The votes are in and we decided to spice things up this summer with THAI! I am very excited - I have had a copy of David Thompson’s Thai Food for ages and I keep meaning to delve into it, but somehow haven’t been able to concentrate on it. I look forward to learning and experimenting with you all in the coming months!
Exactly the same situation as you!!
Let’s cook through it together!
We love Thai, and I especially love the salads with lots of herbs. I want to try some larb that I can eat with a veg wrapper, room temp or cold.
Larb is on my list too - love it! Had an amazing whole fish dish recently that was dressed like larb.
And perhaps papaya salad.
I’m trying to stay away from noodles for a while, but pad see euw / pad key mao eventually.
Thanks to @biondanonima’s reminder on the WFD thread, I skewed Thai for dinner tonight
SHRIMP PAD GARLIC PEPPER and SAUTÉED CABBAGE WITH LARB DRESSING
This is one of my favorite dishes at my favorite hole-in-the-wall Thai place. It’s ridiculously simple - the shrimp are sautéed and topped with golden-crisp garlic, over a bed of lettuce.
I didn’t have lettuce, but it turned out I had some cabbage languishing… not really, cabbage is remarkably sturdy. I originally intended a slaw with larb-ish dressing, but ended up sautéing the cabbage instead, with similar flavoring. Maybe raw tomorrow - I have more cabbage and more shrimp, and this meal bears repeating!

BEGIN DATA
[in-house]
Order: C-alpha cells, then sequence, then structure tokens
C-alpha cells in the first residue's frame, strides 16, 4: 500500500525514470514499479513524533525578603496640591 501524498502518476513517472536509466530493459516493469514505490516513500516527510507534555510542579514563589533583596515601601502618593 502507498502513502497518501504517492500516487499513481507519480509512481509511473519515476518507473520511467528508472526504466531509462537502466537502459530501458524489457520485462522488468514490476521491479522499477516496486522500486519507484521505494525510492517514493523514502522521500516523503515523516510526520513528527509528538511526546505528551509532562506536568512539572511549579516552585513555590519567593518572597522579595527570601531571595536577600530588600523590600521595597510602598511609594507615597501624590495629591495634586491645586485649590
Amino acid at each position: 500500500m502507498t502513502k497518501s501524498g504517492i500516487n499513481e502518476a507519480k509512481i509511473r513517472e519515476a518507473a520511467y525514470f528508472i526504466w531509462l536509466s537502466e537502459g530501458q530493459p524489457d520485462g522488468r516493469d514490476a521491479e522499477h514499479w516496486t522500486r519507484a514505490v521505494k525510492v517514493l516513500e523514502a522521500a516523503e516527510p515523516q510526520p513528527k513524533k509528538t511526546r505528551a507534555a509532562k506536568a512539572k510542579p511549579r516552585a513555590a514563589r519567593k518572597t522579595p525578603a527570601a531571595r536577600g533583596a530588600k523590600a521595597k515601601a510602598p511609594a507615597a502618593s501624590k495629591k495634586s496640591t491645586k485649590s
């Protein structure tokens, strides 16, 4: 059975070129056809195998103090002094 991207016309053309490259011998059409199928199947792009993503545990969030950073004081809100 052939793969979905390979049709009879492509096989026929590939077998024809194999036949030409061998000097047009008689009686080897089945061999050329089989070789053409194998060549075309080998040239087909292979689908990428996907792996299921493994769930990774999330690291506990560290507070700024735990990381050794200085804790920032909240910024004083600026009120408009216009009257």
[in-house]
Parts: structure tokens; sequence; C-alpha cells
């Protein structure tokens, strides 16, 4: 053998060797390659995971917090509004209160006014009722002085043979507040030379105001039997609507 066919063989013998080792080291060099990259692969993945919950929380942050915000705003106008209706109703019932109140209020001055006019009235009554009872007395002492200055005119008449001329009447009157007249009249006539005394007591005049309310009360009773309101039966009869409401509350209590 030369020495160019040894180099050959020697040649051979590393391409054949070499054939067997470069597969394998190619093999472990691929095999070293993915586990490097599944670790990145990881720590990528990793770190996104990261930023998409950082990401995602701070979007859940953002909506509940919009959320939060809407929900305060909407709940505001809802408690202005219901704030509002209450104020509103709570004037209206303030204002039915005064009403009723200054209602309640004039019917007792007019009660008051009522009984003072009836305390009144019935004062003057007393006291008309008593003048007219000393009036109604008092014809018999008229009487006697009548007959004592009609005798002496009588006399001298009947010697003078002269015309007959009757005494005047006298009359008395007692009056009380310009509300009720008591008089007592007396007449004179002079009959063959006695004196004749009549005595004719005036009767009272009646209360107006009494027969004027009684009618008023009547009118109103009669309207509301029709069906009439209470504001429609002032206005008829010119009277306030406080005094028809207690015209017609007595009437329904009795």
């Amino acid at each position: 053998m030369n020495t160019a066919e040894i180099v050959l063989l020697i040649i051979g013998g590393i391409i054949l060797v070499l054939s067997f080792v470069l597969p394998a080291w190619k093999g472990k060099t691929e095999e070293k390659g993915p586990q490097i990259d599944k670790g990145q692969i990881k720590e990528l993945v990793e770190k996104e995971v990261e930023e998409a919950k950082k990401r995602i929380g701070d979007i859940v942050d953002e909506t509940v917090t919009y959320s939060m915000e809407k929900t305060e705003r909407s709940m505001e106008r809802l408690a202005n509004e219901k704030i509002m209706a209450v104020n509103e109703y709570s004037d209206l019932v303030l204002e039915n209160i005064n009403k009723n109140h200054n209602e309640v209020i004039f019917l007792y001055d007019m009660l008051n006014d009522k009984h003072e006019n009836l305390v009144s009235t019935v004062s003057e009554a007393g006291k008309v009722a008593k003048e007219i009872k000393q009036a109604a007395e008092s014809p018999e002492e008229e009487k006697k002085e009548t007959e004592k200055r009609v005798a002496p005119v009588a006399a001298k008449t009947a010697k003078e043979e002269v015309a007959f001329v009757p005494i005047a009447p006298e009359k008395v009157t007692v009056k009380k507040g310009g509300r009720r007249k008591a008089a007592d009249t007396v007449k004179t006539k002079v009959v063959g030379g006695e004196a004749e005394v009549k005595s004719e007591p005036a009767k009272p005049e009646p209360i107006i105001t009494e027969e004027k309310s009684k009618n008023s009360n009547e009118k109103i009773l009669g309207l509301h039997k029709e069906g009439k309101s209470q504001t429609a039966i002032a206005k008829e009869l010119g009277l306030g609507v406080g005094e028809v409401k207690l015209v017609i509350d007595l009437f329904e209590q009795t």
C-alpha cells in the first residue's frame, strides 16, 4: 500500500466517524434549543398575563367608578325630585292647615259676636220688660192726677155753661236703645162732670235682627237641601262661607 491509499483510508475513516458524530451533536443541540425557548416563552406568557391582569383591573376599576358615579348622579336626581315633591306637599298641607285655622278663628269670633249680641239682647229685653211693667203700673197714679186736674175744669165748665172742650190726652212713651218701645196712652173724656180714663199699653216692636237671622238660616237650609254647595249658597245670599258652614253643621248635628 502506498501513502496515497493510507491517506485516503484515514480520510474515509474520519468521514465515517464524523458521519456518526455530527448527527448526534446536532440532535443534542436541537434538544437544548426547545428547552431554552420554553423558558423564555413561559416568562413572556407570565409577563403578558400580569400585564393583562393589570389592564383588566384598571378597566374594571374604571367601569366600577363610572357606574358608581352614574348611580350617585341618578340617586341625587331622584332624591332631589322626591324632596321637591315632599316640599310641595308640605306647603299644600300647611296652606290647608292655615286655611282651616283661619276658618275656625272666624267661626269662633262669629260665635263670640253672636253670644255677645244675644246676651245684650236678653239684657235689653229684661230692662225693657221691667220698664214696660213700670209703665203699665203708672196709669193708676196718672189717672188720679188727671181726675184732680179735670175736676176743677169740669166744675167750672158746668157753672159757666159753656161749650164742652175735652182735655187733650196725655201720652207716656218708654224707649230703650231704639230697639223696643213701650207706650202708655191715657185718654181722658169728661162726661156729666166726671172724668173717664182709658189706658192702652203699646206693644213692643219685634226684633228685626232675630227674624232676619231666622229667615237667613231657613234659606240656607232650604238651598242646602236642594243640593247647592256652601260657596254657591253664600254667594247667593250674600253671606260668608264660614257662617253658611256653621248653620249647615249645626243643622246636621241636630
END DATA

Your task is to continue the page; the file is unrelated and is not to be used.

Missed cilantro bec my bunch finally went bad… sigh. Store run tomorrow.
Sure after the travel end of this month.
I had not heard of David Thompson until a couple of years ago. Andy Ricker might be a similar category?
I’m often hesitant about Indian recipes by non-Indian chefs/writers, but for Thai food these folks seem quite prolific and focused on authenticity.
The other books I’ve come across (but not cooked from) are Leela Punyaratabandhu‘s, and also Night+Market from the eponymous restaurant.
I love Thai - here is my “go to” website if people are looking for recipes too. I’ll have to link to some of the ones I have tried and enjoyed . . . .
Yes! That’s Leela Punyaratabandhu.
I just got back from vacation and haven’t had time to delve into actual cooking, but I did order a very tasty Thai lunch yesterday so I thought I’d share. Midtown Manhattan is home to a plethora of mediocre Thai restaurants all serving the same sweet, insipid curries, but I have found one or two that serve them properly spicy. My current favorite is a place called Viv, but while their curry is good, I mainly order from there to get Chiang Mai sausage, also known as Sai Ua. It’s not a super common menu item in NYC despite being (so I hear) an incredibly popular snack in Thailand. Viv’s version is slightly sweet and slightly spicy, and full of ginger and garlic flavors. They also use very finely-ground meat and not a lot of filler (at least as far as I can tell).
The one other place I have found in my neighborhood that serves a sausage (their menu just calls it House Sausage, so not sure of the variety) uses a much coarser grind of meat and quite a bit of rice (left in whole kernels), with less seasoning so the overall flavor is very porky and savory. I am guessing it is their interpretation of either Naem or Sai Krok Isan. It is also delicious.